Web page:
The Border-to-Border Trail: Expansion and Destinations

Sep 29, 2017

One of the Washtenaw County Parks and Recreation Commission’s (WCPARC) main initiatives is connectivity, with the emphasis on the Border-to-Border Trail (B2B). All trail users, bicyclists, walkers, runners, joggers, rollerbladers, and stroller pushers are welcome throughout autumn on this non-motorized, multi-use trail through the scenic Huron River valley.

The B2B is the result of WCPARC leading a multi-agency to link the open spaces of the Huron River Greenway. The B2B Trail generally follows the river from the border of Livingston County to Wayne County. In January 2015, the B2B was incorporated into the Iron Belle Trail, a statewide trail network that extends from Belle Isle (Detroit) to Ironwood (on the Wisconsin border of the Upper Peninsula).

Private partner Huron Waterloo Pathways Initiative recently conceived the idea of the “Huron Waterloo Loop,” through conversations with WCPARC and the Michigan Department of Natural Resources. The Loop is a 44-mile route that traverses from the centers of Dexter to Chelsea and on to Stockbridge where it joins with the existing Lakelands Trail, which has a planned connection to the B2B east of Pinckney. The trail will then connect back through Hudson Mills Metropark to Dexter. The Loop has officially been incorporated into the B2B network, bringing the total distance from 35 to 70 miles with approximately 40 miles of trail existing today.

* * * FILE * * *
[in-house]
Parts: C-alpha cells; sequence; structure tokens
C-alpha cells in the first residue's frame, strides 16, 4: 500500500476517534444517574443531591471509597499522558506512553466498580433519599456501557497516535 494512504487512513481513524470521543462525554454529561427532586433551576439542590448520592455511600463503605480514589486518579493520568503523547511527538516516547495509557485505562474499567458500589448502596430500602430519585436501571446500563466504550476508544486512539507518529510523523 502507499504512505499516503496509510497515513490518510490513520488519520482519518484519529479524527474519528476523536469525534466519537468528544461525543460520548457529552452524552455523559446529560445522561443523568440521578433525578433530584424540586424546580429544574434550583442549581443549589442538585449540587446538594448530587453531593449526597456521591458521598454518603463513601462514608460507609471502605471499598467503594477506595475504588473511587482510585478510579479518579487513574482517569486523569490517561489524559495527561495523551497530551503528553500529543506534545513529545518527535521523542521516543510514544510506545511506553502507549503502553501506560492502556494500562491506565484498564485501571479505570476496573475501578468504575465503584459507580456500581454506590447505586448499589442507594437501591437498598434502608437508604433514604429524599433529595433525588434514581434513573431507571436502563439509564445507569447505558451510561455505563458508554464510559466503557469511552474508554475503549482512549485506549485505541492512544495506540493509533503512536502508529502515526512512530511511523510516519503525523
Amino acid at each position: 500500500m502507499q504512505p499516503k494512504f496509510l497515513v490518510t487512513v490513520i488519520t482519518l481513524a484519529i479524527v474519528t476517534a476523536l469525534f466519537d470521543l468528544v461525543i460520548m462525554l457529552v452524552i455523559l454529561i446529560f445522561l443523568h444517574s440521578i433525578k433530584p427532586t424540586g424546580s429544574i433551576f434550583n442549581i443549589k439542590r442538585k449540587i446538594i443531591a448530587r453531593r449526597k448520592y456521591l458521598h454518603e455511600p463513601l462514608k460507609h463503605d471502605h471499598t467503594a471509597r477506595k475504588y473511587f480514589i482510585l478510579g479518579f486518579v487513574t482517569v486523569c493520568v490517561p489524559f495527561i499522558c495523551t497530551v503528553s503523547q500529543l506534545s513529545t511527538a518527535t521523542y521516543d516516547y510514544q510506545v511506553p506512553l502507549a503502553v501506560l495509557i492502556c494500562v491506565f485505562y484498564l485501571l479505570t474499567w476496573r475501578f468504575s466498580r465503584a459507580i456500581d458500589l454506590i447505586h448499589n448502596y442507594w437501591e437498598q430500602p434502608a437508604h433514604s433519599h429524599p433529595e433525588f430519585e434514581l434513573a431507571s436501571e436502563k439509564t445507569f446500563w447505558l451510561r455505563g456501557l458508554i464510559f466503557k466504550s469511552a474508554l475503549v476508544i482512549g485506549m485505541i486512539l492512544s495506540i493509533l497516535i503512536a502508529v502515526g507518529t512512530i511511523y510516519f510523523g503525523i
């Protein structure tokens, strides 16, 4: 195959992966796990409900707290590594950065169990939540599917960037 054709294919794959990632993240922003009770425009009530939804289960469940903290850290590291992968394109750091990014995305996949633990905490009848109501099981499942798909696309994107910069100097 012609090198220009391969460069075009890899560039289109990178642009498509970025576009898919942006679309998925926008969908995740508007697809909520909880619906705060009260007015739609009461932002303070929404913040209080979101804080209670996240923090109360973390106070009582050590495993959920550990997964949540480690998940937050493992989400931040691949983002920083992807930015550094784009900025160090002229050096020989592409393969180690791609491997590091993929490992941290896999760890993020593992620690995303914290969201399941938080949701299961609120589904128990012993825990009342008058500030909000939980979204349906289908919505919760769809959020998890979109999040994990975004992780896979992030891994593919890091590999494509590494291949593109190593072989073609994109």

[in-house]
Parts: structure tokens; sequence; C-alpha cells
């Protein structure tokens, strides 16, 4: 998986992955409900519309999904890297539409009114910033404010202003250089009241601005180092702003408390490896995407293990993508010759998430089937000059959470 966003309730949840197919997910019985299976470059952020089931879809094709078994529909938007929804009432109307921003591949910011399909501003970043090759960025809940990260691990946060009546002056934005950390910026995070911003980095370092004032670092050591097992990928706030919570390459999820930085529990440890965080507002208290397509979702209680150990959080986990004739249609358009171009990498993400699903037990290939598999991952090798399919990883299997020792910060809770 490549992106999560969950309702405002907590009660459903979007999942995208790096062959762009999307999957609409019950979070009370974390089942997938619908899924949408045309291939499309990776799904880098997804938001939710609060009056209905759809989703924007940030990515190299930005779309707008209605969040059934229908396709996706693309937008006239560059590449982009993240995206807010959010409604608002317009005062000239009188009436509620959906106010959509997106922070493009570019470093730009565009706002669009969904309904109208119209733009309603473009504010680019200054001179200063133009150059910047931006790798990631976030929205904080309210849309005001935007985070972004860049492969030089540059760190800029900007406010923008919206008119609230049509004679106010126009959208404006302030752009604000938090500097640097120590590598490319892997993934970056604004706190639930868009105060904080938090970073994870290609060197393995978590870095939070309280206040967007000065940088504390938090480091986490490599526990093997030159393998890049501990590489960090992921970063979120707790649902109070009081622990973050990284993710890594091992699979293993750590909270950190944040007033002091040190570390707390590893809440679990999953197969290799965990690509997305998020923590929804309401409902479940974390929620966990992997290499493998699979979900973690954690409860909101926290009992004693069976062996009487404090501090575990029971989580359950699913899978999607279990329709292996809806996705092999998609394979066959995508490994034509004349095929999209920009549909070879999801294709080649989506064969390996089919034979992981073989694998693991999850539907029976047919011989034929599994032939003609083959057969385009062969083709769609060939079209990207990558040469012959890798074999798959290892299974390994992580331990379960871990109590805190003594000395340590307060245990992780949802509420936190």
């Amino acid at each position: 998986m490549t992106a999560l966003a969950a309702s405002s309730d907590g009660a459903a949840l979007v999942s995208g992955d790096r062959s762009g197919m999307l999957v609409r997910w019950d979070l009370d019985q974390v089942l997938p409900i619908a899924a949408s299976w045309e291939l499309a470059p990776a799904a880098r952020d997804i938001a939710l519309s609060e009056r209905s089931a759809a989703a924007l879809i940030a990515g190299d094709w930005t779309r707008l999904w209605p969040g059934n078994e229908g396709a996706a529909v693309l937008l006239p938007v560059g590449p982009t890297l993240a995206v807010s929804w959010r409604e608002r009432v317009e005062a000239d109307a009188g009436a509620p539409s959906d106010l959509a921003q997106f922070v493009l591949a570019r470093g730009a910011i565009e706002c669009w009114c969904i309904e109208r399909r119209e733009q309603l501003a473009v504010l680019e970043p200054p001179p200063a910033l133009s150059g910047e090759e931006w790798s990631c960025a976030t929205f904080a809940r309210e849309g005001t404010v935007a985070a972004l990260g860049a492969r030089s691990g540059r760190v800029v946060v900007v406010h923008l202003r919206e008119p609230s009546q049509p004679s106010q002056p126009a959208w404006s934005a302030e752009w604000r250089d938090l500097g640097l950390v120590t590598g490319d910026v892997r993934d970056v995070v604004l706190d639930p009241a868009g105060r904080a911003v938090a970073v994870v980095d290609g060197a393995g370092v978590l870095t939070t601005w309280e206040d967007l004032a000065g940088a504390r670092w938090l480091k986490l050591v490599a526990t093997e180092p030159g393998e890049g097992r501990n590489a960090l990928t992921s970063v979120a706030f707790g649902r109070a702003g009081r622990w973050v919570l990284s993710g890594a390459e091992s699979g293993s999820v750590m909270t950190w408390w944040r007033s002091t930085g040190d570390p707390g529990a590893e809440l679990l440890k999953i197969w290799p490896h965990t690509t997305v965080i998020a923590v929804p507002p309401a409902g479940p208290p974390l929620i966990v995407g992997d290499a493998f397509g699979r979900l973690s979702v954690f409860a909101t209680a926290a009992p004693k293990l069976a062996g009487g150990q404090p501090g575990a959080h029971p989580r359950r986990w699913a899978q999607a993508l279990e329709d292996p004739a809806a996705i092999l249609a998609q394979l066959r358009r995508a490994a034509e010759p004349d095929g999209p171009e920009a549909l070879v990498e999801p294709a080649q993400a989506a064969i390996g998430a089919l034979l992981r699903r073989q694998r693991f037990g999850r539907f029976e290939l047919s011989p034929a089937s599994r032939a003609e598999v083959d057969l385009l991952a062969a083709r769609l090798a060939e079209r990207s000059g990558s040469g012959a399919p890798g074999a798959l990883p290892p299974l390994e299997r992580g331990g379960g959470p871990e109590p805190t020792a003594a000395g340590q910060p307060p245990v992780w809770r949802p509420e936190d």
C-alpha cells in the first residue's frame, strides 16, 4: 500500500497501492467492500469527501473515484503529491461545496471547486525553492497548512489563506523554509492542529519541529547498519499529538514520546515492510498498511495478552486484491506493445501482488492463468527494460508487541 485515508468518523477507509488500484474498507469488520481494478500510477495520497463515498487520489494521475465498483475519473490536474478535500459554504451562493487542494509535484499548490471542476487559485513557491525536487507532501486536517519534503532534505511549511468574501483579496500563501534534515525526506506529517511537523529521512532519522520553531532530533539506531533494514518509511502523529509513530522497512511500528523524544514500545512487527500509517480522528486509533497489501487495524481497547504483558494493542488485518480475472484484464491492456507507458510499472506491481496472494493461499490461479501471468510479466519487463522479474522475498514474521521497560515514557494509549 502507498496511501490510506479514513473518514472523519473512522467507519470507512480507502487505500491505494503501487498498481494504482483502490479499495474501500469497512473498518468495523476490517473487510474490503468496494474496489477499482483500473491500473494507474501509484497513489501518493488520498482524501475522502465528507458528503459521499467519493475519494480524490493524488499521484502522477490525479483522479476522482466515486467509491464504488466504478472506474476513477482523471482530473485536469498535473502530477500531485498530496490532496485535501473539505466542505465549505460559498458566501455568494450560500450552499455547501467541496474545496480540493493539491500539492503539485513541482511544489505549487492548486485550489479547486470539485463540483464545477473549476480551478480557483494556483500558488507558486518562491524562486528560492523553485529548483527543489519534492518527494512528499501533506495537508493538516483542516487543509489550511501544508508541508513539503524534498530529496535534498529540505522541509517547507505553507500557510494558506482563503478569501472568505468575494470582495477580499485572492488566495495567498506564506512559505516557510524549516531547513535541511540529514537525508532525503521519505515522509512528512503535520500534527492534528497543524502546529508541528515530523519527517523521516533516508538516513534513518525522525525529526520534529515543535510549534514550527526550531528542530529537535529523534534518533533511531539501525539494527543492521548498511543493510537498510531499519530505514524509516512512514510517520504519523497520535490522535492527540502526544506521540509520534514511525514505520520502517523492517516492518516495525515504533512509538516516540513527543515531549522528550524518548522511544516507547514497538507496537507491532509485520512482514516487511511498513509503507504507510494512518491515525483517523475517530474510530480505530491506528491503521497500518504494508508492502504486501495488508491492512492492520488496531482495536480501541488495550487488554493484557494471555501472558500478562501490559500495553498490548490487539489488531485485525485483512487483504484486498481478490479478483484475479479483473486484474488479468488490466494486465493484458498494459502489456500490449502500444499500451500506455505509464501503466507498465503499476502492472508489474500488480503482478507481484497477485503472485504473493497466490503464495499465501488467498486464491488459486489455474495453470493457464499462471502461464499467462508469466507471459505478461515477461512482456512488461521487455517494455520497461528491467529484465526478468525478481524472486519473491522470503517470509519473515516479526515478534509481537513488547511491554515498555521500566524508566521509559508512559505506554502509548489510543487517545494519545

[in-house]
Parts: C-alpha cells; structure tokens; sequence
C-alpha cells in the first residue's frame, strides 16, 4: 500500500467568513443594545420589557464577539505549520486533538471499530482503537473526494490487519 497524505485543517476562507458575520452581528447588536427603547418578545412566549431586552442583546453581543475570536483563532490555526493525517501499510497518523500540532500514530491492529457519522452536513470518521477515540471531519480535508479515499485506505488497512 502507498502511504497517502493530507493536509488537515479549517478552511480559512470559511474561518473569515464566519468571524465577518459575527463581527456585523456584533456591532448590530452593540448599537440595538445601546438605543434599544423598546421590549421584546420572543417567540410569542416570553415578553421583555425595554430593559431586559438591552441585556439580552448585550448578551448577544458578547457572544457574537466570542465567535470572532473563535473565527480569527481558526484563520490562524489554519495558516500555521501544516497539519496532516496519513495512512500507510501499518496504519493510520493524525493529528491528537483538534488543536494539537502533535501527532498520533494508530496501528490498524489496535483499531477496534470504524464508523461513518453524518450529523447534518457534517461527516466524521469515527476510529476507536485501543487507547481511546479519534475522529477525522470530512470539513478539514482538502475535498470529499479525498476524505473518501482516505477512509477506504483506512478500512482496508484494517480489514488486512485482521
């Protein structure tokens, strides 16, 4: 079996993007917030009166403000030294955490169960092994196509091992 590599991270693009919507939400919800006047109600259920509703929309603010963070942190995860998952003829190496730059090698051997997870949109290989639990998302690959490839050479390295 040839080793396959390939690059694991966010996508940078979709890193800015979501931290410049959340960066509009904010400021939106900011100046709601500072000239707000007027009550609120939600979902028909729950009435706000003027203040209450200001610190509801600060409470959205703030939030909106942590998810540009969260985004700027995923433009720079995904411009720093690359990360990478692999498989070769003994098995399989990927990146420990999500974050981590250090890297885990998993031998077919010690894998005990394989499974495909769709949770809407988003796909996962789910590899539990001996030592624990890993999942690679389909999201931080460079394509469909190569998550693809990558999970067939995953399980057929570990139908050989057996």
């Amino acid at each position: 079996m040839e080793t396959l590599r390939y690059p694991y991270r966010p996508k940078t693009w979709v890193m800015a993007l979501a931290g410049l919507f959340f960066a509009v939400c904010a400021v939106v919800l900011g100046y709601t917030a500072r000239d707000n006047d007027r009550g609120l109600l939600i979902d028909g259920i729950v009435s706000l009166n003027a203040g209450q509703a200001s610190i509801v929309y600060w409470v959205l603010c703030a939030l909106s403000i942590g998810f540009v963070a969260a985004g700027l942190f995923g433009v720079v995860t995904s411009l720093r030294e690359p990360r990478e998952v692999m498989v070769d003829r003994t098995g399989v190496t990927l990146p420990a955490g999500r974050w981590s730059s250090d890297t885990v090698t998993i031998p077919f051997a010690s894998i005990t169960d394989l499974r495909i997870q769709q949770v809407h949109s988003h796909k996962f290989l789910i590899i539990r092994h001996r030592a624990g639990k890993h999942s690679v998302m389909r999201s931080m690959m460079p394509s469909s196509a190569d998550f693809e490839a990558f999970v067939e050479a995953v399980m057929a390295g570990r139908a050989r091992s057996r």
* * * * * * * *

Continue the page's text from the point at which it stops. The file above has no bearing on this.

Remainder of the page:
That 40 miles of existing trail leads users to some of the thriving natural and cultural features of Washtenaw County. Just east on the trail from Hudson Mills Metropark and downtown Dexter’s unique businesses and institutions is Dexter-Huron Metropark. In Ann Arbor, the B2B hugs the river through several parks and nature areas, as well as both Argo and Gallup canoe liveries. East from Gallup Park, trail users can access Washtenaw Community College and Eastern Michigan University before arriving in the Depot Town area of Ypsilanti. Through festival-abundant Riverside Park and past Water Street, the trail is then highlighted by Ypsilanti Township parks showcasing historic water and dam features.

Hard copies of maps are available from the City of Ann Arbor Parks and Recreation Department, the WCPARC Administrative Offices, and many local bike shops. An online version of the map is accessible from WCPARC’s website.



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